Blast from the Past

In my old neck of the woods, they have some classic, high-minded, quality journalists on Facebook that keep the community informed and offer helpful tips on how to stay safe. You know, the kind of journalism straight out of the 1950s. Headlines that drag one’s memory back to a time when wives met husbands at the door with a cocktail and doe-eyed kisses, all while balancing delicately on heels and happy pills.

If you can’t feel the sarcasm dripping from these statements, let me share with you their recent report that inspired it. See if you can spot the informational gem in question.

aa first alert redacted

Yes, ladies, close those blinds! Be sure to spend your sun-filled days and early evening hours in a dark hole of false safety. While you’re at it, strap down those boobs, keep your skirts floor-length, and never (but never!) go out at night! Men just can’t help themselves, apparently, and it is your responsibility to not be their next victim! 

What is perhaps most disappointing is that this band of merry journalists are themselves, women.

I was not alone in taking offense at this headline. Several readers, all women, of course, complained. Unfortunately, most of our comments were deleted or hidden. Silencing the voices of the dissenters, the bedrock of quality journalism.

Admittedly, my first comment, made directly to the post, may have been a little snarky:  “Men, here is your reminder to not be a perv and exploit women!” There, fixed your headline for you. Do better, Anne Arundel First Alert.” 

Yeah, perhaps I could have gone a little easier on them, but I am just so sick and tired of seeing these passive headlines.

Turns out, quite a few others made similar remarks.

Someone mentioned how wrong it was to victim blame, and AA First Alert came back with: “We’re not victim blaming at all, and the article does not infer that. But the fact remains, if the blinds or shades were drawn, there would be nothing for the Peeping Tom to peep at.”

Hmm… sounds a little like victim-blaming to me. How dare that woman open her blinds to the beauty of the world outside? Doesn’t she know there are creepy, uncontrollable men lurking in the bushes? Could she not think about them for once!?

wont-somebody-please-think-of-the-children-think-of-the-children

I crafted a more intelligent response to that particular comment and posted this: “As journalists, you should understand that words matter, words have power. Your headline calling out the victim is disappointing. Victim blaming and putting the onus on women to control men’s behavior is misguided and wrong, to say the least. Women should be able to simply exist, especially in their own homes, and men should be able to control themselves.”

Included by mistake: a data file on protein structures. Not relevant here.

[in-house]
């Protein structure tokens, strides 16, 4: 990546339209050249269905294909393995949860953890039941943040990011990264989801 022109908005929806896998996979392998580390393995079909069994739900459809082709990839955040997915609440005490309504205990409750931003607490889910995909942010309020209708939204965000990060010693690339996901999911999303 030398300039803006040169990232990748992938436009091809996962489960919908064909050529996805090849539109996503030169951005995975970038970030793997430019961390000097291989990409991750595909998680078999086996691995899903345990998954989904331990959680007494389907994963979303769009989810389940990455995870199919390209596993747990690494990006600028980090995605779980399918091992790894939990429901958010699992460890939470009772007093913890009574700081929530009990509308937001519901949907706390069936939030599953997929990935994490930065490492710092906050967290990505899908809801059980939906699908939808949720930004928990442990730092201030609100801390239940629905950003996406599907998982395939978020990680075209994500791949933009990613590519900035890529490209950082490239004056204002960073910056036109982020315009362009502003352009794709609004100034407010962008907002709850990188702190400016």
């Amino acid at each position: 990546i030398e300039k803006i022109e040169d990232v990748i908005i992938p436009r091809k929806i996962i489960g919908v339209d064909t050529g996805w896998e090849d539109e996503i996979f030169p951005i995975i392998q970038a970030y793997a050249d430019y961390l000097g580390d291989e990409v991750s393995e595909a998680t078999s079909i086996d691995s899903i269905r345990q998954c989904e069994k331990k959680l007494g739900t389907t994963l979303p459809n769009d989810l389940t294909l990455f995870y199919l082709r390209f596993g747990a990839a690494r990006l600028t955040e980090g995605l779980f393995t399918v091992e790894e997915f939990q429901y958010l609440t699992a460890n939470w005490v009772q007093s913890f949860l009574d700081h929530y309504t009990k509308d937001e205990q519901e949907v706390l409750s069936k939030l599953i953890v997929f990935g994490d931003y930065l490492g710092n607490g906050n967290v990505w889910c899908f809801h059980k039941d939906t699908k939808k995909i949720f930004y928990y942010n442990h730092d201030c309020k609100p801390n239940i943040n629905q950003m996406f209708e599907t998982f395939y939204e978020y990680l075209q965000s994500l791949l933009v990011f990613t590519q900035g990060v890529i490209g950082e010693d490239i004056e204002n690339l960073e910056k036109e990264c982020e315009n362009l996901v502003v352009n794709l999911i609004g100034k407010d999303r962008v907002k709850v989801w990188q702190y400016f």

Welp. That didn’t go over well. After deleting mine and other comments, they edited their above comment to exclude the But… statement. Talk about journalistic integrity, right?

A male reader commented, “The ‘woke’ women on this page (insert eye roll emoji in place of a period) Taking someone’s wording with good intentions and twisting them to some delusional opinions.” Guess who loved this comment (and others like it)… yep, you guessed it. AA First Alert.

first alert another screen shot

It’s extremely disheartening to see a group of women who are unwilling to grow beyond their own ingrained biases, even more so when they put themselves out there as a voice for the community. It is not unreasonable to expect better from people who are reporting the news. Yeah, I know, I know, I’ve given up on expecting anything better from the likes of FOX News, but still. 

Instead of addressing their own internal misogyny and striving to grow as journalists (which would’ve been an excellent take on their part), they simply deleted the naysayers. I had hoped this group of local aspiring journalists would take misogyny, bigotry, and hate in hand and do better for the community they claim to represent.

Instead, it appears they can’t think past the cliché, pandering clickbait headline. Until they do, they have no hope of becoming credible journalists. 

Lucky Charms or Magically Malicious?

People will try ridiculous things to get rid of their old junk. Craigslist ads are prime examples of this. Some people employ humor to flag down the attention of potential buyers. Others appeal to our psyche’s darker, inquisitive sides and rely on the macabre factor to garnish views. Sometimes, the difference between the two can be blurry and questionable.

Recently, someone posted a piano for sale, clarifying that it is “Not possessed or haunted in any way.” Well, that’s an eye-catcher. Okay, I’ll bite. What else about this perfectly mundane, non-haunted piano? The lister continues, mentioning that it has only been played by “human” hands roughly six minutes since its last tuning which was 24 months prior. So human hands haven’t overly touched it, but have ghost hands had a go? I assumed this was a joke, playing to people’s love of the mysterious. They end the ad with a simple but slightly enticing plea, “Please take this out of my home.” I couldn’t help but notice some desperation in that request. Whether it was from simply wanting the piano gone for lack of use, aesthetic reasons, or because there really are ghostly hands that dance along the keys in the dark hours of the night, I’ll never know. Sadly, I don’t have room for a piano.